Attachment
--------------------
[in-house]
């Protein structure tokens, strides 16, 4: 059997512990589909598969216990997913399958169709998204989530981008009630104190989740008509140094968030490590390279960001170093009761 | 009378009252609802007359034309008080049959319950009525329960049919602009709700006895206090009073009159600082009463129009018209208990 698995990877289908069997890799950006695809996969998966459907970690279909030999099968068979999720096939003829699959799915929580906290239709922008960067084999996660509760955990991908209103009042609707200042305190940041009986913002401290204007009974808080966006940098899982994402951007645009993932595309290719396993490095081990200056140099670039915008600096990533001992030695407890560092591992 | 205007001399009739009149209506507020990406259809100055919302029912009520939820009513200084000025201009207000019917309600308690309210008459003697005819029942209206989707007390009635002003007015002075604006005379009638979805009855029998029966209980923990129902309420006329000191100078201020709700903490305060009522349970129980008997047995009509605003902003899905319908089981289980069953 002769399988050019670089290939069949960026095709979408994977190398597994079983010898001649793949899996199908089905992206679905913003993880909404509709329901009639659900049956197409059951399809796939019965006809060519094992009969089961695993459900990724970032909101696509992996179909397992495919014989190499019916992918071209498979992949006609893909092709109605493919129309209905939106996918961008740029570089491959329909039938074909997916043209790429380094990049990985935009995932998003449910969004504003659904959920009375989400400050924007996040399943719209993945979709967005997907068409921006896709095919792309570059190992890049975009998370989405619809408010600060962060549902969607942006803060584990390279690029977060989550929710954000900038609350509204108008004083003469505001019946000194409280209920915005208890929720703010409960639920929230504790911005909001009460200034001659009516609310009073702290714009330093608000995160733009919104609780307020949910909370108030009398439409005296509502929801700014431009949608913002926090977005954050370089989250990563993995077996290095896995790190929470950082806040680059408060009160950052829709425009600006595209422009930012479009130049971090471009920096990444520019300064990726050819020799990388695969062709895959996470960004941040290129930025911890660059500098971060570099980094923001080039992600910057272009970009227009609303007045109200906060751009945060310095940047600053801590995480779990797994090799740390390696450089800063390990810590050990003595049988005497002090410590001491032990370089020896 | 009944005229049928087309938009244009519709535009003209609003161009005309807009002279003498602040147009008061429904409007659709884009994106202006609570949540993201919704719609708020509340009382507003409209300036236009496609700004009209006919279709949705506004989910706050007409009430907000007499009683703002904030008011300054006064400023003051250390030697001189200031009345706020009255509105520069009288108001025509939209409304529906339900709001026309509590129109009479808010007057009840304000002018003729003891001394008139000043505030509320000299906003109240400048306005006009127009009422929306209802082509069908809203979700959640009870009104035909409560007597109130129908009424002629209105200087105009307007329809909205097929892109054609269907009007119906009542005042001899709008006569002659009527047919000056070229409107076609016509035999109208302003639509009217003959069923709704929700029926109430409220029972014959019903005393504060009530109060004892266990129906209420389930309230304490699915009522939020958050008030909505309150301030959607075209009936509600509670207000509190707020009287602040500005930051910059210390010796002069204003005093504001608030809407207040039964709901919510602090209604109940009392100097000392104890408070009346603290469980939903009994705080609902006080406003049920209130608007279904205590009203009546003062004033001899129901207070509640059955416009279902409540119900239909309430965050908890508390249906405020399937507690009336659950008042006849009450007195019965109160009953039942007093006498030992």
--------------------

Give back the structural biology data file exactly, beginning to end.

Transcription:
[in-house]
């Protein structure tokens, strides 16, 4: 059997512990589909598969216990997913399958169709998204989530981008009630104190989740008509140094968030490590390279960001170093009761 | 009378009252609802007359034309008080049959319950009525329960049919602009709700006895206090009073009159600082009463129009018209208990 698995990877289908069997890799950006695809996969998966459907970690279909030999099968068979999720096939003829699959799915929580906290239709922008960067084999996660509760955990991908209103009042609707200042305190940041009986913002401290204007009974808080966006940098899982994402951007645009993932595309290719396993490095081990200056140099670039915008600096990533001992030695407890560092591992 | 205007001399009739009149209506507020990406259809100055919302029912009520939820009513200084000025201009207000019917309600308690309210008459003697005819029942209206989707007390009635002003007015002075604006005379009638979805009855029998029966209980923990129902309420006329000191100078201020709700903490305060009522349970129980008997047995009509605003902003899905319908089981289980069953 002769399988050019670089290939069949960026095709979408994977190398597994079983010898001649793949899996199908089905992206679905913003993880909404509709329901009639659900049956197409059951399809796939019965006809060519094992009969089961695993459900990724970032909101696509992996179909397992495919014989190499019916992918071209498979992949006609893909092709109605493919129309209905939106996918961008740029570089491959329909039938074909997916043209790429380094990049990985935009995932998003449910969004504003659904959920009375989400400050924007996040399943719209993945979709967005997907068409921006896709095919792309570059190992890049975009998370989405619809408010600060962060549902969607942006803060584990390279690029977060989550929710954000900038609350509204108008004083003469505001019946000194409280209920915005208890929720703010409960639920929230504790911005909001009460200034001659009516609310009073702290714009330093608000995160733009919104609780307020949910909370108030009398439409005296509502929801700014431009949608913002926090977005954050370089989250990563993995077996290095896995790190929470950082806040680059408060009160950052829709425009600006595209422009930012479009130049971090471009920096990444520019300064990726050819020799990388695969062709895959996470960004941040290129930025911890660059500098971060570099980094923001080039992600910057272009970009227009609303007045109200906060751009945060310095940047600053801590995480779990797994090799740390390696450089800063390990810590050990003595049988005497002090410590001491032990370089020896 | 009944005229049928087309938009244009519709535009003209609003161009005309807009002279003498602040147009008061429904409007659709884009994106202006609570949540993201919704719609708020509340009382507003409209300036236009496609700004009209006919279709949705506004989910706050007409009430907000007499009683703002904030008011300054006064400023003051250390030697001189200031009345706020009255509105520069009288108001025509939209409304529906339900709001026309509590129109009479808010007057009840304000002018003729003891001394008139000043505030509320000299906003109240400048306005006009127009009422929306209802082509069908809203979700959640009870009104035909409560007597109130129908009424002629209105200087105009307007329809909205097929892109054609269907009007119906009542005042001899709008006569002659009527047919000056070229409107076609016509035999109208302003639509009217003959069923709704929700029926109430409220029972014959019903005393504060009530109060004892266990129906209420389930309230304490699915009522939020958050008030909505309150301030959607075209009936509600509670207000509190707020009287602040500005930051910059210390010796002069204003005093504001608030809407207040039964709901919510602090209604109940009392100097000392104890408070009346603290469980939903009994705080609902006080406003049920209130608007279904205590009203009546003062004033001899129901207070509640059955416009279902409540119900239909309430965050908890508390249906405020399937507690009336659950008042006849009450007195019965109160009953039942007093006498030992």